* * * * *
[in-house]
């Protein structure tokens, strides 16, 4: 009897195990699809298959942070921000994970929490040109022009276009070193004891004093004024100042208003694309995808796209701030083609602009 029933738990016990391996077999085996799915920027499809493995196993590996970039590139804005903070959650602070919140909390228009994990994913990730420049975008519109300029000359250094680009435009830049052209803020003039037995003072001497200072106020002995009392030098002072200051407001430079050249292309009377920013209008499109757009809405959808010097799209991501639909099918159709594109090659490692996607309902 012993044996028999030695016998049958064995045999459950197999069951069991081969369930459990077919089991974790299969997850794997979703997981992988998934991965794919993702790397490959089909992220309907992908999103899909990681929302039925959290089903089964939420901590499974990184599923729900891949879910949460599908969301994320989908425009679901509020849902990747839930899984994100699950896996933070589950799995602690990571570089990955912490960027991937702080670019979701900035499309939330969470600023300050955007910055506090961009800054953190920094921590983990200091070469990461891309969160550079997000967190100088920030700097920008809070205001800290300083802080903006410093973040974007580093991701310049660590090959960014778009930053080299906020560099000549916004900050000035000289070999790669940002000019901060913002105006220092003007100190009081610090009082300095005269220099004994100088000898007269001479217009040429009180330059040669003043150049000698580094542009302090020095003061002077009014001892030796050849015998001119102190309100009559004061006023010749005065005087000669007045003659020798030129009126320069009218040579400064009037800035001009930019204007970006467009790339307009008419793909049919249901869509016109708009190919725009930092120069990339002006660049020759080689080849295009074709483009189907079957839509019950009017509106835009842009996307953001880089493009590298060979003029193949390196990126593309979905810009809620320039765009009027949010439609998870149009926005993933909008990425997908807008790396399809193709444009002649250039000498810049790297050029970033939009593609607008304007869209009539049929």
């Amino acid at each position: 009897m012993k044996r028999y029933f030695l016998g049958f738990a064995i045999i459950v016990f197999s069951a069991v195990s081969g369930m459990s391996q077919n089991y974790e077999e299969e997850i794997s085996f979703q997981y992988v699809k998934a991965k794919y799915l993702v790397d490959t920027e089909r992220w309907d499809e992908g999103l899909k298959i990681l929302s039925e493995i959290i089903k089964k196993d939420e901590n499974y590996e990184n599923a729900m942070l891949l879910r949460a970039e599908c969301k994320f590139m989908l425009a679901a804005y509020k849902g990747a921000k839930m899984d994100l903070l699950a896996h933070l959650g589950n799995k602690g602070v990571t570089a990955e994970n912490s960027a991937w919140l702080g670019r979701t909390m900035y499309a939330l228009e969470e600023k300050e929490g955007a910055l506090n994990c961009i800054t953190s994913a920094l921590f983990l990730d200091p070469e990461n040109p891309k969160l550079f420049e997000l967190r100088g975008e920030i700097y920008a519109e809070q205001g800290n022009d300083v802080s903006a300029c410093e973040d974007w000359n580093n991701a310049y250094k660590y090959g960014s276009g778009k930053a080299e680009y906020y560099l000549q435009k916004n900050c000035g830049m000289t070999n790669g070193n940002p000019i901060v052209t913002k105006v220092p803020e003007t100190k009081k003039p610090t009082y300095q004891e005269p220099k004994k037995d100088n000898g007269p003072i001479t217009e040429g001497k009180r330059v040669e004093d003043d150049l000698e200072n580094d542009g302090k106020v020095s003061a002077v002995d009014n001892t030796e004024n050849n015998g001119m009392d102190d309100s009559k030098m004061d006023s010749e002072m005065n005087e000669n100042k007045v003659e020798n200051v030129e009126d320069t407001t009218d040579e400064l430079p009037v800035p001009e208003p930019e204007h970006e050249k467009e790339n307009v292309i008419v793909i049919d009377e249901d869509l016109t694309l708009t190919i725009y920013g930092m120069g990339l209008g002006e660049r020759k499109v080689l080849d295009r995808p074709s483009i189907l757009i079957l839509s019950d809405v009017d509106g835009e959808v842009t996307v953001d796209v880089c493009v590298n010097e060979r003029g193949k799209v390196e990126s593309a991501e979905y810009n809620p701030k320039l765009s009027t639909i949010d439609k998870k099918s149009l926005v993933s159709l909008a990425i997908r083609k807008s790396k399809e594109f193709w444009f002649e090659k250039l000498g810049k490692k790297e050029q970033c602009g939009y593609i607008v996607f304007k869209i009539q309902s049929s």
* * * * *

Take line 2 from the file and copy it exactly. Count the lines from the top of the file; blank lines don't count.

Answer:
């Protein structure tokens, strides 16, 4: 009897195990699809298959942070921000994970929490040109022009276009070193004891004093004024100042208003694309995808796209701030083609602009 029933738990016990391996077999085996799915920027499809493995196993590996970039590139804005903070959650602070919140909390228009994990994913990730420049975008519109300029000359250094680009435009830049052209803020003039037995003072001497200072106020002995009392030098002072200051407001430079050249292309009377920013209008499109757009809405959808010097799209991501639909099918159709594109090659490692996607309902 012993044996028999030695016998049958064995045999459950197999069951069991081969369930459990077919089991974790299969997850794997979703997981992988998934991965794919993702790397490959089909992220309907992908999103899909990681929302039925959290089903089964939420901590499974990184599923729900891949879910949460599908969301994320989908425009679901509020849902990747839930899984994100699950896996933070589950799995602690990571570089990955912490960027991937702080670019979701900035499309939330969470600023300050955007910055506090961009800054953190920094921590983990200091070469990461891309969160550079997000967190100088920030700097920008809070205001800290300083802080903006410093973040974007580093991701310049660590090959960014778009930053080299906020560099000549916004900050000035000289070999790669940002000019901060913002105006220092003007100190009081610090009082300095005269220099004994100088000898007269001479217009040429009180330059040669003043150049000698580094542009302090020095003061002077009014001892030796050849015998001119102190309100009559004061006023010749005065005087000669007045003659020798030129009126320069009218040579400064009037800035001009930019204007970006467009790339307009008419793909049919249901869509016109708009190919725009930092120069990339002006660049020759080689080849295009074709483009189907079957839509019950009017509106835009842009996307953001880089493009590298060979003029193949390196990126593309979905810009809620320039765009009027949010439609998870149009926005993933909008990425997908807008790396399809193709444009002649250039000498810049790297050029970033939009593609607008304007869209009539049929």